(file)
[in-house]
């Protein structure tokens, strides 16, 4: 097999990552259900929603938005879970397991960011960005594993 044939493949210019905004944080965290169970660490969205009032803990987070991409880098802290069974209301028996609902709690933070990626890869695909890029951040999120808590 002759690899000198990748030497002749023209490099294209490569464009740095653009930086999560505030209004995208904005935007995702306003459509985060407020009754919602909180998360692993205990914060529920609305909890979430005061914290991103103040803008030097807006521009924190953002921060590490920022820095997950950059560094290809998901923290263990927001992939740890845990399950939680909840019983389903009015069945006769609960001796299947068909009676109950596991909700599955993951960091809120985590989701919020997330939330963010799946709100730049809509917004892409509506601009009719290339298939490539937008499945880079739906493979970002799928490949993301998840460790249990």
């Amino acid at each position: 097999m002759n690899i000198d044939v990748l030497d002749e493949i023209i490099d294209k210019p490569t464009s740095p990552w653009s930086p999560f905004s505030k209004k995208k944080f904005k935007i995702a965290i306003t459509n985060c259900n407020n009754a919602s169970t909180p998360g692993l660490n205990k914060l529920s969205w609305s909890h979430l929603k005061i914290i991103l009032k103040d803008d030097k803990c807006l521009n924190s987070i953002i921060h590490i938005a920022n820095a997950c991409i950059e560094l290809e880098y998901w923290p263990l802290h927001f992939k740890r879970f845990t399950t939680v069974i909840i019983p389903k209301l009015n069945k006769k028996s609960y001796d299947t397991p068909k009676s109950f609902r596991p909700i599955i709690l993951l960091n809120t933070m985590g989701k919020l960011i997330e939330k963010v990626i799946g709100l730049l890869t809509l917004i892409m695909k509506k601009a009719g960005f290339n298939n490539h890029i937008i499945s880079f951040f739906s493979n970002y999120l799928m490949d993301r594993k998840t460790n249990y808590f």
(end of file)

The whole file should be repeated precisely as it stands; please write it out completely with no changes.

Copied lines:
[in-house]
């Protein structure tokens, strides 16, 4: 097999990552259900929603938005879970397991960011960005594993 044939493949210019905004944080965290169970660490969205009032803990987070991409880098802290069974209301028996609902709690933070990626890869695909890029951040999120808590 002759690899000198990748030497002749023209490099294209490569464009740095653009930086999560505030209004995208904005935007995702306003459509985060407020009754919602909180998360692993205990914060529920609305909890979430005061914290991103103040803008030097807006521009924190953002921060590490920022820095997950950059560094290809998901923290263990927001992939740890845990399950939680909840019983389903009015069945006769609960001796299947068909009676109950596991909700599955993951960091809120985590989701919020997330939330963010799946709100730049809509917004892409509506601009009719290339298939490539937008499945880079739906493979970002799928490949993301998840460790249990």
């Amino acid at each position: 097999m002759n690899i000198d044939v990748l030497d002749e493949i023209i490099d294209k210019p490569t464009s740095p990552w653009s930086p999560f905004s505030k209004k995208k944080f904005k935007i995702a965290i306003t459509n985060c259900n407020n009754a919602s169970t909180p998360g692993l660490n205990k914060l529920s969205w609305s909890h979430l929603k005061i914290i991103l009032k103040d803008d030097k803990c807006l521009n924190s987070i953002i921060h590490i938005a920022n820095a997950c991409i950059e560094l290809e880098y998901w923290p263990l802290h927001f992939k740890r879970f845990t399950t939680v069974i909840i019983p389903k209301l009015n069945k006769k028996s609960y001796d299947t397991p068909k009676s109950f609902r596991p909700i599955i709690l993951l960091n809120t933070m985590g989701k919020l960011i997330e939330k963010v990626i799946g709100l730049l890869t809509l917004i892409m695909k509506k601009a009719g960005f290339n298939n490539h890029i937008i499945s880079f951040f739906s493979n970002y999120l799928m490949d993301r594993k998840t460790n249990y808590f």